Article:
The Stories We Own — Part Two


In the Bible, the Apostle Paul wrote, “When I was a child, I thought as a child.”

When I was a child, though, I was far older than my actual age. Quietly, I stood back and watched the adults. I observed as stories played out. From quite an early time, I carried those stories to my bedroom, stood in front of the mirror and retold them. To no one. Just myself. I now see that I was practicing for the years to come.

In a weekly ritual, I’d return home from Sunday School then tell (quite dramatically) the morning’s lesson.

When I was five, I’d pull a piece of our brown leather Samsonite luggage from the closet, carefully pack my clothes, then play act that I was taking that suitcase to New York on “book business.”

How a child from the deep, rural South would know that New York was the center of book publishing still bewilders me. All I can say is: My destiny was born in me.

Distinctly, I remember once — in my child’s play — that I dropped the suitcase, read to an imaginary man, hugged him and exclaimed, “This is wonderful! You’re going to take my book!!”

Thirty years later, I played out that scene in New York City. The only difference was that my luggage was at the hotel and I was standing outside the Time-Life building, which housed Time-Warner books, when I hugged my agent after he grinned and said, “We’re going to sell this book.” A beat. “For a lot of money.”

We did.

That book, “What Southern Women Know (That Every Woman Should),” was an immediate bestseller and, 20 years later, is still a noted title. I made my name as an author and columnist by writing nonfiction.

Several years ago, however, I wrote a novel, inspired by a wonderful, personal experience infused with lovely, generous Southerners and, it too, was successful: a bestseller, a Reader’s Digest Condensed book, and a television movie.

Here’s what I’ve learned about fiction: Every author’s first novel is seeded heavily with personal experience. It’s the novels that come later where authors have to start making up stuff. Famed Southern author and colorful character, Pat Conroy, readily admitted that he used his family in his much-loved novels.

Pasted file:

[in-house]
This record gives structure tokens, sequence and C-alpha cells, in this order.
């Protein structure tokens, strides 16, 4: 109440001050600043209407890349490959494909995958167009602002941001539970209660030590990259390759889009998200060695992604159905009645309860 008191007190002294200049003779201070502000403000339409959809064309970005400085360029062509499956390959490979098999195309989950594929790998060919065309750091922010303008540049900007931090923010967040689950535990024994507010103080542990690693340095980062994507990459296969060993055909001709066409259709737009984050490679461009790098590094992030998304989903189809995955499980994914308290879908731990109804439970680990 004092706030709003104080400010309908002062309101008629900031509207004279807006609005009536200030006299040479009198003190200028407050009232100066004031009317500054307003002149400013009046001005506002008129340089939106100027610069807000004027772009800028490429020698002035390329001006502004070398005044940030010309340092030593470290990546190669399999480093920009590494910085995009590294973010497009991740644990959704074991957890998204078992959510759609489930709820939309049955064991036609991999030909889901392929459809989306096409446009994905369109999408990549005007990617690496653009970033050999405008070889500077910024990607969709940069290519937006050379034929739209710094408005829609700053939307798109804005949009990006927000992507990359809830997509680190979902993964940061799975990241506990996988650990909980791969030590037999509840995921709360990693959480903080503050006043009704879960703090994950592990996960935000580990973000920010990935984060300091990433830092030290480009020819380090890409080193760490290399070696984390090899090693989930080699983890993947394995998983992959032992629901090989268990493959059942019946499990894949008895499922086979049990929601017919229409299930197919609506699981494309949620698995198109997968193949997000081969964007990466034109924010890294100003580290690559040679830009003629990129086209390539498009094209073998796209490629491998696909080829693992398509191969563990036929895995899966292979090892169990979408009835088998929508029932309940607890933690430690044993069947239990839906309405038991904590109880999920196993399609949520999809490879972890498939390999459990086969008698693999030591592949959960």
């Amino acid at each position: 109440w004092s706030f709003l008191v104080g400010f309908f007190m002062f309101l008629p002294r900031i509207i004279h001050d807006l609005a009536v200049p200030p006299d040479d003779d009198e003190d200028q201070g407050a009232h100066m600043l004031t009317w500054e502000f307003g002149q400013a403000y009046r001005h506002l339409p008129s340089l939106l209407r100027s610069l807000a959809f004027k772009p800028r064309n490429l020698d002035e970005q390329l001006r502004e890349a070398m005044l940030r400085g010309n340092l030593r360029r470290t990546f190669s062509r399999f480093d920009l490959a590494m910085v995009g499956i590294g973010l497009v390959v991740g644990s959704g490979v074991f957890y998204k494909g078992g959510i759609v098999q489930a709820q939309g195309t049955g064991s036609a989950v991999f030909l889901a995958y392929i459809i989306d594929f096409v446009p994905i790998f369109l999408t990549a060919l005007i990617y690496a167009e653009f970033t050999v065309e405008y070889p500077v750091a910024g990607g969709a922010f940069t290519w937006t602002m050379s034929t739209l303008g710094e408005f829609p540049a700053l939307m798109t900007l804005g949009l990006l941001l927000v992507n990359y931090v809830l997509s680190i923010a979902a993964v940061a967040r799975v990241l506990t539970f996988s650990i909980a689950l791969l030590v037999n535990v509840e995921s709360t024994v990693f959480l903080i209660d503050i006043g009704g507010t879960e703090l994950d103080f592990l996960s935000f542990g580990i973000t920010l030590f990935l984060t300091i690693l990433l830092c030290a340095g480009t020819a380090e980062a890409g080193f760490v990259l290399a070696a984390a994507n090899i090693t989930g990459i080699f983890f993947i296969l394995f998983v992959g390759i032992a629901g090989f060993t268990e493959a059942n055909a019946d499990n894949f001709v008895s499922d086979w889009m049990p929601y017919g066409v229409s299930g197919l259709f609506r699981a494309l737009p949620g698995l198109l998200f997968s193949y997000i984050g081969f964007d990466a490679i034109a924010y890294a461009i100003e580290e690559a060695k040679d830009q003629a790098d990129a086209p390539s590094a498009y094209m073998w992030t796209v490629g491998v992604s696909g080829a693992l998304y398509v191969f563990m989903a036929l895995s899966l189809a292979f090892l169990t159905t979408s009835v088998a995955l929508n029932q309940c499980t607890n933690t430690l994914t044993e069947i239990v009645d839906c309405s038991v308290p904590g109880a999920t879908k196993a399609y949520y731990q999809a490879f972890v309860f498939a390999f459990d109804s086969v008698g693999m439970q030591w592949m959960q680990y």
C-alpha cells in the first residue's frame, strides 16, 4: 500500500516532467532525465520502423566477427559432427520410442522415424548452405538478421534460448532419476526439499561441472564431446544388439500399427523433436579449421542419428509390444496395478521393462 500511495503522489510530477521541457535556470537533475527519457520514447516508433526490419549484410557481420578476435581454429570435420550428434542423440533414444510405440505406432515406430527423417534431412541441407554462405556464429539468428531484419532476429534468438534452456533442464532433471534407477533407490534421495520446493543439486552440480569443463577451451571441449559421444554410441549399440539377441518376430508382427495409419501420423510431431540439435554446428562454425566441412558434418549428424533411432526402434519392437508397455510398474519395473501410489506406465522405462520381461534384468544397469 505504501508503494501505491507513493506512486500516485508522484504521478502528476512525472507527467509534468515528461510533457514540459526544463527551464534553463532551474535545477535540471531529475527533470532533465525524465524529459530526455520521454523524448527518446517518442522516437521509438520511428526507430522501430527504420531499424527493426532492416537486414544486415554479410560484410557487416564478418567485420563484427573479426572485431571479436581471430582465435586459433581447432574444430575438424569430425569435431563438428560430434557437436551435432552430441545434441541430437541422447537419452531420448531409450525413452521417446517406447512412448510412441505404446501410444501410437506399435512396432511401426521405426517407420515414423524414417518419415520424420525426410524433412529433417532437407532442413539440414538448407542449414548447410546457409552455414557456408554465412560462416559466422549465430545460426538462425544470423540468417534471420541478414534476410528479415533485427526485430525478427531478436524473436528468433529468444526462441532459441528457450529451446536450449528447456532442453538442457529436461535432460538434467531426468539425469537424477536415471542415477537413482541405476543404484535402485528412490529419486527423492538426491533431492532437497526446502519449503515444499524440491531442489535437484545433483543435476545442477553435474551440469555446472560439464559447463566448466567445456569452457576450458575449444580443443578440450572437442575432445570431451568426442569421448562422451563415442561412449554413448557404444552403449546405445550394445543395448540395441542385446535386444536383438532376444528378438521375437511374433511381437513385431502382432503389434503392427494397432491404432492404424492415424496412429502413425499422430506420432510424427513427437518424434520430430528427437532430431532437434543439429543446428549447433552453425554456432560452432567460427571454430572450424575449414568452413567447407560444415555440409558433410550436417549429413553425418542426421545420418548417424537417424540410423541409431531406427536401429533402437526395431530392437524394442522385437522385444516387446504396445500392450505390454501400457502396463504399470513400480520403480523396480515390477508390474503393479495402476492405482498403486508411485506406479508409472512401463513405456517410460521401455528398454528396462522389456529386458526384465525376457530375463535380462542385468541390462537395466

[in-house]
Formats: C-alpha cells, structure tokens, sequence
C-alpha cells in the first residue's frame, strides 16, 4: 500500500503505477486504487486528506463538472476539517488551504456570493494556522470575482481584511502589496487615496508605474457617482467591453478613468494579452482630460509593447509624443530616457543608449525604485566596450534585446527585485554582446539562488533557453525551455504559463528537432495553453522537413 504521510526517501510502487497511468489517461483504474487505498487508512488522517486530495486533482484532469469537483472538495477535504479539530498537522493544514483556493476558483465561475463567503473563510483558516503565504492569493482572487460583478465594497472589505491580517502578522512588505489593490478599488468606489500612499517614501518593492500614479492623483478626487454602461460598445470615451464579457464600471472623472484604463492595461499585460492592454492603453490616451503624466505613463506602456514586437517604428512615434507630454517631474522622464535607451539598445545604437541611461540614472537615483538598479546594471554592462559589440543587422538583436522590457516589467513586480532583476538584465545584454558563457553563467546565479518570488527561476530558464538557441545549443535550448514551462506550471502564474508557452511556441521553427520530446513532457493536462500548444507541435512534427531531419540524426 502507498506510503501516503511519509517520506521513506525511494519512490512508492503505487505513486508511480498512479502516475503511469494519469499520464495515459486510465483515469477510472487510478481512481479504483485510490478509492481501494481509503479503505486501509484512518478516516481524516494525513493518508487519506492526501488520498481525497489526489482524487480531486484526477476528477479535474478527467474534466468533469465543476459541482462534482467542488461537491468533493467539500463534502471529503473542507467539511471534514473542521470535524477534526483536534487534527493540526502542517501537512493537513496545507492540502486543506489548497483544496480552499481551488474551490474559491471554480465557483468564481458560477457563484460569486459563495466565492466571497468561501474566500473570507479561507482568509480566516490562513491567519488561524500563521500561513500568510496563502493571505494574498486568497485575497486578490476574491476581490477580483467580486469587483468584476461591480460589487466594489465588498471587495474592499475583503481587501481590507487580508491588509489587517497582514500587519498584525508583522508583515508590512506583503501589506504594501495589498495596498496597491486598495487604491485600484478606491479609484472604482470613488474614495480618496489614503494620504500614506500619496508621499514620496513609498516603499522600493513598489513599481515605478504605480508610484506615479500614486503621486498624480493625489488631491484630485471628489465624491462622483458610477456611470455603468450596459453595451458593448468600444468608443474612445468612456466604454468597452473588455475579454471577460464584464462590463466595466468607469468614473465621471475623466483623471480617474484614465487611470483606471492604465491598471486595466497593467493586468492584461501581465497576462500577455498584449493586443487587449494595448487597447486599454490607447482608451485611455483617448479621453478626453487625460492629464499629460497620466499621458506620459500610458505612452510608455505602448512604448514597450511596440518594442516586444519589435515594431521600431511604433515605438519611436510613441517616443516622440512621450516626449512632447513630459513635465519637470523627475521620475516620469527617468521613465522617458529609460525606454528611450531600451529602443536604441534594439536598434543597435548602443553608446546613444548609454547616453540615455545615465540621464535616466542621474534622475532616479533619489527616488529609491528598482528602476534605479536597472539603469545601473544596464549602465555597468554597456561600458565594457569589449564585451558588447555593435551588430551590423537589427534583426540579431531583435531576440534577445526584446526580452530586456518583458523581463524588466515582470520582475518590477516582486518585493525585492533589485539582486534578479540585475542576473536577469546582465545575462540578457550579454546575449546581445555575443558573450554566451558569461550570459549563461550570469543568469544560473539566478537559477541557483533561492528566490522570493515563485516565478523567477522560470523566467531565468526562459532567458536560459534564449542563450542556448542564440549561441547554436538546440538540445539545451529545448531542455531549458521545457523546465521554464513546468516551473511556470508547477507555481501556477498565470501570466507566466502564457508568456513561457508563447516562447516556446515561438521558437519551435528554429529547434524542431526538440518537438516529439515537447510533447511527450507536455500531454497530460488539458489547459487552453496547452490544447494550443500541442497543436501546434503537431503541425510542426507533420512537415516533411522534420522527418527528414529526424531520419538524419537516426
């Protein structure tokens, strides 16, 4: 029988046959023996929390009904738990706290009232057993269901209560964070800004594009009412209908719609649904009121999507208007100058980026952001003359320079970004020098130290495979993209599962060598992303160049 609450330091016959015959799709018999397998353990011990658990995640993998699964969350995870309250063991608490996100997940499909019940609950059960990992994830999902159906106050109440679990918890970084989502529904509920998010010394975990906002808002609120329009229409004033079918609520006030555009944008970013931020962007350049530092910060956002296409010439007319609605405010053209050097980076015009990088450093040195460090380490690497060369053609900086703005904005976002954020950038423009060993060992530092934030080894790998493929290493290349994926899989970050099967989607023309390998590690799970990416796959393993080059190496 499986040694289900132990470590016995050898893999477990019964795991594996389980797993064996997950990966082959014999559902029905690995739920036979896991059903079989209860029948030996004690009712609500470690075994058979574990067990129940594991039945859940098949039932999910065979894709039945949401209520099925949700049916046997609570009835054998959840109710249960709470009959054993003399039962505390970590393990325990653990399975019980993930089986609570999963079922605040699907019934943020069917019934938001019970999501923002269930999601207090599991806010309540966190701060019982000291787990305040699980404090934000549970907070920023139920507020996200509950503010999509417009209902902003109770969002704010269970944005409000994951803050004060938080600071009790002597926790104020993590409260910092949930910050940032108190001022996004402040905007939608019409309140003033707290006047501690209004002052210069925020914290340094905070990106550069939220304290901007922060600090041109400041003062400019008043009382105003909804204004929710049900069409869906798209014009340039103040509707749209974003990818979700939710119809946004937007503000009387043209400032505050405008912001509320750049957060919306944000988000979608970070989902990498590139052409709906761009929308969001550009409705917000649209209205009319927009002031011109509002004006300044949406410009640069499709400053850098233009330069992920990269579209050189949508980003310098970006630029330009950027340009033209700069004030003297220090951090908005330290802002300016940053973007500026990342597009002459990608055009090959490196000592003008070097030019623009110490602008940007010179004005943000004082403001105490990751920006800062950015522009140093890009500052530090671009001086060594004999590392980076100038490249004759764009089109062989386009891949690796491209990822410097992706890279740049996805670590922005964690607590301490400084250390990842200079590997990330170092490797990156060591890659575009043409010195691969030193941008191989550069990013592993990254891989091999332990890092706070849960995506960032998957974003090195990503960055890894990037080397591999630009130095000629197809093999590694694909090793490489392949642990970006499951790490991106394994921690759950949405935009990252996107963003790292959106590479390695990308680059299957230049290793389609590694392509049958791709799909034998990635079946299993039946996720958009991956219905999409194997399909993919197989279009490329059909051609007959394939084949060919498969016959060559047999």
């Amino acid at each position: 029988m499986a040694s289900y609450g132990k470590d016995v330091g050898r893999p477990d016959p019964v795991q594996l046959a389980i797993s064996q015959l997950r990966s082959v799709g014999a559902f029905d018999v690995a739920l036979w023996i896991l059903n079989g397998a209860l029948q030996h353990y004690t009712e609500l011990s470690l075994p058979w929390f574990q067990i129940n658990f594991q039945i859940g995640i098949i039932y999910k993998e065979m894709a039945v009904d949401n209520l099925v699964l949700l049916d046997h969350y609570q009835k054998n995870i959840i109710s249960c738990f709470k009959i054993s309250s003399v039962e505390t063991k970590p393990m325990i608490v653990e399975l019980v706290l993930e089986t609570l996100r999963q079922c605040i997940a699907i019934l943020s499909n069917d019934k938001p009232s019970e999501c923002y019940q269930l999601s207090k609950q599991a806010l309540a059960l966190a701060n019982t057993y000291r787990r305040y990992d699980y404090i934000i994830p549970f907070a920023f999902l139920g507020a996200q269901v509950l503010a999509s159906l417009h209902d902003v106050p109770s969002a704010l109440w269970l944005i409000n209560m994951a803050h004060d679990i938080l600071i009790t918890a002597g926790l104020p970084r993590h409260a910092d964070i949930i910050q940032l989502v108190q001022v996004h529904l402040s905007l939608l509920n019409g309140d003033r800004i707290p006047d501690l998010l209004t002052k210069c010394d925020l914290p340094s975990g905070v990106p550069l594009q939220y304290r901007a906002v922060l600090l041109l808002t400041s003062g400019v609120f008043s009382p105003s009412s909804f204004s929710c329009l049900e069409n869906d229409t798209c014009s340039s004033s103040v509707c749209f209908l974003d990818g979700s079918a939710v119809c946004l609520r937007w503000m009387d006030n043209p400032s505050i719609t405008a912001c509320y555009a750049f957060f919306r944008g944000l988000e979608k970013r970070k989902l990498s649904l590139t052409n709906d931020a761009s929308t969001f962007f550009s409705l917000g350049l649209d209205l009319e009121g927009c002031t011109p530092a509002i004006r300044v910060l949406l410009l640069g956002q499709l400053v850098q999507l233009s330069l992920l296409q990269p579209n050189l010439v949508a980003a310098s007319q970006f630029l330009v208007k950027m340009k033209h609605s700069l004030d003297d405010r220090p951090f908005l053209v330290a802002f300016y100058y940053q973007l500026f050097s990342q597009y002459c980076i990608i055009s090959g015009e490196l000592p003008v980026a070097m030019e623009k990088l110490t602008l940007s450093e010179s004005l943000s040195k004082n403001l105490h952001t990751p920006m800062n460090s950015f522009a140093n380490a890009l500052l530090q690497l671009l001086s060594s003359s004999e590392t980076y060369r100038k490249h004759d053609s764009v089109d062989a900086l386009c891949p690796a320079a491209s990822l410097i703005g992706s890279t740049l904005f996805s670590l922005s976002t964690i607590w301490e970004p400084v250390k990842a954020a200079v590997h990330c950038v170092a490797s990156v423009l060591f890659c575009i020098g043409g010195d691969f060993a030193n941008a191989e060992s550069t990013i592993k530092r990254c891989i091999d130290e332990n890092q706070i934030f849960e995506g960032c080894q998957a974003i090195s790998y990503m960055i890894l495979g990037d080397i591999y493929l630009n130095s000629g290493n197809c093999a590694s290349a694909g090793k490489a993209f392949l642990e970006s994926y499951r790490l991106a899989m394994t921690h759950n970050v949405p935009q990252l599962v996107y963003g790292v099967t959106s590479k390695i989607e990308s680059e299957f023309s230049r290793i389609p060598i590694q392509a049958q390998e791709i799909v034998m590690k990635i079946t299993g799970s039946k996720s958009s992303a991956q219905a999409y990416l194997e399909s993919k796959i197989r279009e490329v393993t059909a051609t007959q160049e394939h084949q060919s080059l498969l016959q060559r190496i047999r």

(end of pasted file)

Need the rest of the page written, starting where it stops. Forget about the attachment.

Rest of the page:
“The greatest gift an author can have is to be born into a dysfunctional family,” He laughed heartily.

If you want to write a series of mysteries, romances, beach or family books, there is a formula. Read the authors you love best and figure out the formula. My husband, Tink, as a television writer, can tell you what happens in each act of an episode, when the crisis occurs, and when it is solved.

The life that surrounds me is filled with entertaining stories, eye-opening experiences, and colorful characters. That’s why it’s easy to find a story for this column regularly.

Awhile back, I and my dachshund, Dew Drop, were down on St. Simons, off the Georgia coast, while Tink was home working on a television series. It was February, a time when the island has few visitors and the sea and sky seems to be particularly cloudy and restless.

As Dew Drop and I walked the empty beach one day, a line came roaring into my head: “Chatham Balsam Colquitt IV was beside himself with joy.”

I didn’t know who he was, or what the story was, but I sensed a novel’s beginning. I raced to the condo and begin typing furiously. The truth about a novel is that it owns you — but you own a nonfiction book.

Obediently, I followed and a book was born: “St. Simons Island: A Stella Bankwell Mystery,” published August 8 by Mercer University Press. It is the first in a series that will feature Stella solving mysteries on different Georgia islands.

I will now follow Stella to Sapelo where I must depend on her to tell me the story.

She’s keeping it a mystery right now.

[Ronda Rich is the best-selling author of “St. Simons Island: A Stella Bankwell Mystery.” Visit to sign up for her free weekly newsletter.]